The tax fraud was estimated to total between 2 and 3 billion euros. OSI has shown that Omega Diamonds, which had long held a monopoly on Angolan diamonds, had traded diamonds from Africa for years, avoiding taxes by transacting deals through Dubai then moving the profits back to Belgium. http://www.opensourceinvestigations.com/ Omega Diamonds, a company established only in 1994, had become the second largest importer of rough diamonds in Antwerp, after De Beers. Omega officially realized a turnover of 700 million euros in 2006. The net profit was 40%.
Belgian authorities had confiscated diamonds from the Antwerp dealers before, but the raids at Omega Diamonds resulted in a record seizure of $150 million worth diamonds. Antwerp World Diamond Centre (AWDC), the umbrella organization representing and lobbying on behalf of the diamond traders, condemned the seizure in a press conference on 20 October 2008. “Omega Diamonds is an essential part of the Antwerp diamond trade, AWDC’s CEO said. The seizure could be fatal to the entire sector”. Calling for „realism and pragmatism,” and threatening with the relocation of the industry, AWDC publicly asked the law enforcement agencies to release the seized diamonds „before it is too late.”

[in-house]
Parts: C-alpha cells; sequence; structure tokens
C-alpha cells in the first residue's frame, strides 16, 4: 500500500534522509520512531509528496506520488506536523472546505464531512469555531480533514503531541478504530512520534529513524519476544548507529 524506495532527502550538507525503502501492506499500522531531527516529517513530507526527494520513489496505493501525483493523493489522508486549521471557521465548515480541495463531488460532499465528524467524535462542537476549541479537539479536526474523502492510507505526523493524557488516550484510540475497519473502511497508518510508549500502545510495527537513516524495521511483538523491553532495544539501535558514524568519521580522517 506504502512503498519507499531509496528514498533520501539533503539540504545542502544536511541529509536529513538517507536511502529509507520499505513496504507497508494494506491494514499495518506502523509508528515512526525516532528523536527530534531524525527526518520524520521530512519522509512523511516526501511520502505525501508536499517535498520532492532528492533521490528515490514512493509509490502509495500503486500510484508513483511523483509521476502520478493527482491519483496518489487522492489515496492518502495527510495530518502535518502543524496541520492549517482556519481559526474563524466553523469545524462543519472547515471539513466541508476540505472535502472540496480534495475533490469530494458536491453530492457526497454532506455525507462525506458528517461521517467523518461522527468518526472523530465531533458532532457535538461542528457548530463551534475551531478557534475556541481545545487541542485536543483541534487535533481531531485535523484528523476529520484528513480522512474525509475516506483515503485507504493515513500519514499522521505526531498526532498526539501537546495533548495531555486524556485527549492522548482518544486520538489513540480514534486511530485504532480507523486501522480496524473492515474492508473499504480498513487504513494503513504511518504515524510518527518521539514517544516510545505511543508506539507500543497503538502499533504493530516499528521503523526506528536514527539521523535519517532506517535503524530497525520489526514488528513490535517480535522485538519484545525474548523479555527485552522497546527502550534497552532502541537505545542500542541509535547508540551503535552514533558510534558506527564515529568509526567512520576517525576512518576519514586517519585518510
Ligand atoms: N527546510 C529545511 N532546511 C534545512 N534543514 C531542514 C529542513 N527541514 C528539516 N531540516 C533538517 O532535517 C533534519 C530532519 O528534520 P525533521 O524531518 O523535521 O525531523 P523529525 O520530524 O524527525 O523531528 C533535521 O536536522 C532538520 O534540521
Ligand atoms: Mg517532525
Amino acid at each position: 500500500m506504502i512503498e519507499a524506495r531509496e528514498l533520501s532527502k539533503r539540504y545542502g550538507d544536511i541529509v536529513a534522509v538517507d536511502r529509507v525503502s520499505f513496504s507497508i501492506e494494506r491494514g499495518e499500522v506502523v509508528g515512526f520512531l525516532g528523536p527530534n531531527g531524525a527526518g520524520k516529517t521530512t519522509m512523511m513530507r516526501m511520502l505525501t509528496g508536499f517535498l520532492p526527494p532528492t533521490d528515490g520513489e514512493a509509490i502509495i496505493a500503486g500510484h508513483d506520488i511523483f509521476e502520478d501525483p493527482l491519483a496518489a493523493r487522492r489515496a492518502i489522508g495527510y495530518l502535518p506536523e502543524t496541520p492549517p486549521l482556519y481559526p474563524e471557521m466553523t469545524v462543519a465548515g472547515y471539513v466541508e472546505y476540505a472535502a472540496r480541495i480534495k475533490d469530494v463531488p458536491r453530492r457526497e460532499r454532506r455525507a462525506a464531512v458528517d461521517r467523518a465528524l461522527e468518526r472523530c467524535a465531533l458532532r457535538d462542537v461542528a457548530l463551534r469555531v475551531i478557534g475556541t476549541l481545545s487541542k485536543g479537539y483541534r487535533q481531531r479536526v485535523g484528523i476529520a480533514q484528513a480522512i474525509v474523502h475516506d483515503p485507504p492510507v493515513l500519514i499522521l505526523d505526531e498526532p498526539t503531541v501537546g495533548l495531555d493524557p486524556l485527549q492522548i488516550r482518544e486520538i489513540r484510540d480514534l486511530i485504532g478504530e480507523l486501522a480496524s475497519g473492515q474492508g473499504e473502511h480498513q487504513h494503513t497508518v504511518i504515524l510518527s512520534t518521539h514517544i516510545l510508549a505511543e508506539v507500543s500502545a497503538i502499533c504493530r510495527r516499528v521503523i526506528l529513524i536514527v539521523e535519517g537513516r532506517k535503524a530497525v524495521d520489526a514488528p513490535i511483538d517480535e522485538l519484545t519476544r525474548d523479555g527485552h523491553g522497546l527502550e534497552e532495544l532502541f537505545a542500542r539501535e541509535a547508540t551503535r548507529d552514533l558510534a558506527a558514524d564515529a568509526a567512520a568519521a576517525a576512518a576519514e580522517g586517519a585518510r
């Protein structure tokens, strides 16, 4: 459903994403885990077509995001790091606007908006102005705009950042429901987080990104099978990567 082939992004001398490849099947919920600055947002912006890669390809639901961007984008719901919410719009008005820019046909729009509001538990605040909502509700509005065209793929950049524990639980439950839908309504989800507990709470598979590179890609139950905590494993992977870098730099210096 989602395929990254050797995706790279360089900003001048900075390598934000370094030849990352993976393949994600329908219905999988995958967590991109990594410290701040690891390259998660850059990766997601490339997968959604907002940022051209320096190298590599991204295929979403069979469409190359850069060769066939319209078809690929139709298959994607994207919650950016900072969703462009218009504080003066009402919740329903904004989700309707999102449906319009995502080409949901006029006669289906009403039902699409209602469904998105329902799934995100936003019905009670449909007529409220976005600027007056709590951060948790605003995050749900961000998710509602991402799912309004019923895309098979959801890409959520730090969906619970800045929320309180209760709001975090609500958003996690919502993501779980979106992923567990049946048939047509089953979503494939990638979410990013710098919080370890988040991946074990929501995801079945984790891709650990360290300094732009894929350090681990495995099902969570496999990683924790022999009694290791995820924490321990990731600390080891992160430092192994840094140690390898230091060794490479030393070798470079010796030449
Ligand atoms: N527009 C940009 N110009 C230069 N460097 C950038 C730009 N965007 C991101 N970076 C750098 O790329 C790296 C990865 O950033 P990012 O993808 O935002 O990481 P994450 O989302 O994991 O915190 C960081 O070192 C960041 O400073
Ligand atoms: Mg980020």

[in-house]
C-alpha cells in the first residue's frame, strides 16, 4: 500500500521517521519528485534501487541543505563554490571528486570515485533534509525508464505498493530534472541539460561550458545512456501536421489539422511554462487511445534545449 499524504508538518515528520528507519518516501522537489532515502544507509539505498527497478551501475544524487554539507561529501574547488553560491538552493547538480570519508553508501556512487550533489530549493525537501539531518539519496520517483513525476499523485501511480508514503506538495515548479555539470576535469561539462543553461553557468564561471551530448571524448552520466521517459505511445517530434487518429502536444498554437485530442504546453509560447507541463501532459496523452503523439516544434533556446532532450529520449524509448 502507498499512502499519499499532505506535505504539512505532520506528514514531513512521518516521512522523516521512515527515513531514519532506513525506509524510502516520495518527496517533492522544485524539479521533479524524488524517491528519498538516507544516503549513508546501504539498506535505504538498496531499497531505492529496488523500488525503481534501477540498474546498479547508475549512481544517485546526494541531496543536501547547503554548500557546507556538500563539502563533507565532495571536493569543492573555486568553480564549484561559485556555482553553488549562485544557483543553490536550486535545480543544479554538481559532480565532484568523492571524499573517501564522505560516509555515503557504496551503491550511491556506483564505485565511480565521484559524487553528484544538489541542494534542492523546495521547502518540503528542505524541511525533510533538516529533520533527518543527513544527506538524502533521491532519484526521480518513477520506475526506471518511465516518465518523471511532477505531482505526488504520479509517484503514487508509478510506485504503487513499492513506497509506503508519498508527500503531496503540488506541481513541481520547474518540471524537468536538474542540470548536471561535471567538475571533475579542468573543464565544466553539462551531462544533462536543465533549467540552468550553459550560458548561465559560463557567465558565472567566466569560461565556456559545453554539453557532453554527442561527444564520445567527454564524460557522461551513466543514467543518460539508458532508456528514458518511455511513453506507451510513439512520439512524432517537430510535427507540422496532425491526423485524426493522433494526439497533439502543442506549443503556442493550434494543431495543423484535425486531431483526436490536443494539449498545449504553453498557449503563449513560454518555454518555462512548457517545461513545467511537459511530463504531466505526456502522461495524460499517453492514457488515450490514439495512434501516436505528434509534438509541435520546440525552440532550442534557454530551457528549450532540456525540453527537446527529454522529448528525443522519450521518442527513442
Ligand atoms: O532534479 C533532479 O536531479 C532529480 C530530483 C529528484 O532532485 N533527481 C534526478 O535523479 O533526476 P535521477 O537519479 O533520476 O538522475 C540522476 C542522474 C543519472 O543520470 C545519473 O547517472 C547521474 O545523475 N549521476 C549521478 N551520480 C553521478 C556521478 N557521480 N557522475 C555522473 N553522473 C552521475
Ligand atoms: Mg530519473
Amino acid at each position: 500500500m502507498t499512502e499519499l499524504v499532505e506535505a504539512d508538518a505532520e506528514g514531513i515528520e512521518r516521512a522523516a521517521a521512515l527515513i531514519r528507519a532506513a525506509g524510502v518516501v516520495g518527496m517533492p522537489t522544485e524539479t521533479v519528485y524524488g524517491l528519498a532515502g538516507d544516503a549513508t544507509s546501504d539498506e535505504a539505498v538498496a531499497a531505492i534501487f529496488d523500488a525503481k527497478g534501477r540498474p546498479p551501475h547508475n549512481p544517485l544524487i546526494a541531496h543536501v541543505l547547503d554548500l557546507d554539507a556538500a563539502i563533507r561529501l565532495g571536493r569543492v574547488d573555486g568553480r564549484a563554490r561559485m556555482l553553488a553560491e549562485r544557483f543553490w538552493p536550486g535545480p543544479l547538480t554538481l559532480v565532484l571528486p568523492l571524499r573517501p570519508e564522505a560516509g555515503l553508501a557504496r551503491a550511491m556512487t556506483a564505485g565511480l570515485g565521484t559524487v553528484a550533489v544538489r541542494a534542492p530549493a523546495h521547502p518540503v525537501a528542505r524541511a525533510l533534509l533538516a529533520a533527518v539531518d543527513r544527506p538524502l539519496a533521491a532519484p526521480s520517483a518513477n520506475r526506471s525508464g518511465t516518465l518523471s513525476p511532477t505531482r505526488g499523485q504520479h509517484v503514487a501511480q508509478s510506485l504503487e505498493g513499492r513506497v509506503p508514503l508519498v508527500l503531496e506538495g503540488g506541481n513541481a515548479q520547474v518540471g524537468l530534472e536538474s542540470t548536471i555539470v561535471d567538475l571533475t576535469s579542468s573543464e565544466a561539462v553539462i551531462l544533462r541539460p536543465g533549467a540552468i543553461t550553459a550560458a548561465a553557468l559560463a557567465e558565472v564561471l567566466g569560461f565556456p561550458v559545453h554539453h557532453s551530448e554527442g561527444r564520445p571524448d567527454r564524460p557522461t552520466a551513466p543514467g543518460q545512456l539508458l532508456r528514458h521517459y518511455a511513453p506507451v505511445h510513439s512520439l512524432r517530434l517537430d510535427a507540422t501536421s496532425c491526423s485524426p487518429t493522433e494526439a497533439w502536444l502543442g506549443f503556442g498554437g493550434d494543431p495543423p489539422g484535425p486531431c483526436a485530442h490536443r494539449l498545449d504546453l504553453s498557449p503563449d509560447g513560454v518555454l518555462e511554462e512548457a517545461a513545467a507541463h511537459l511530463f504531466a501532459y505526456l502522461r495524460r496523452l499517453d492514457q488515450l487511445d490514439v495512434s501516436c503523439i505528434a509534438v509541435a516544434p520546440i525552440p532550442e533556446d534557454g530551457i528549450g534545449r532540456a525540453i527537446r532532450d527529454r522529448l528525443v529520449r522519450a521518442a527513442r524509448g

Government support for the “vulnerable” diamond traders
AWDC CEO also publicly asked for political support: „We need the government support more than ever”. And Belgian politicians’ response was prompt and generous.
First, Minister of State Mark Eyskens (CD&V) a venerable politician, former Prime Minister, Minister of Foreign Affairs and Minister of Finance, was sent to Antwerp with a clear message: the political establishment supports the diamond traders. Eyskens joined AWDC’s CEO at the press conference, deploring “the diamond sector’s vulnerability” and accusing law enforcement of “damaging the reputation of the diamond industry”.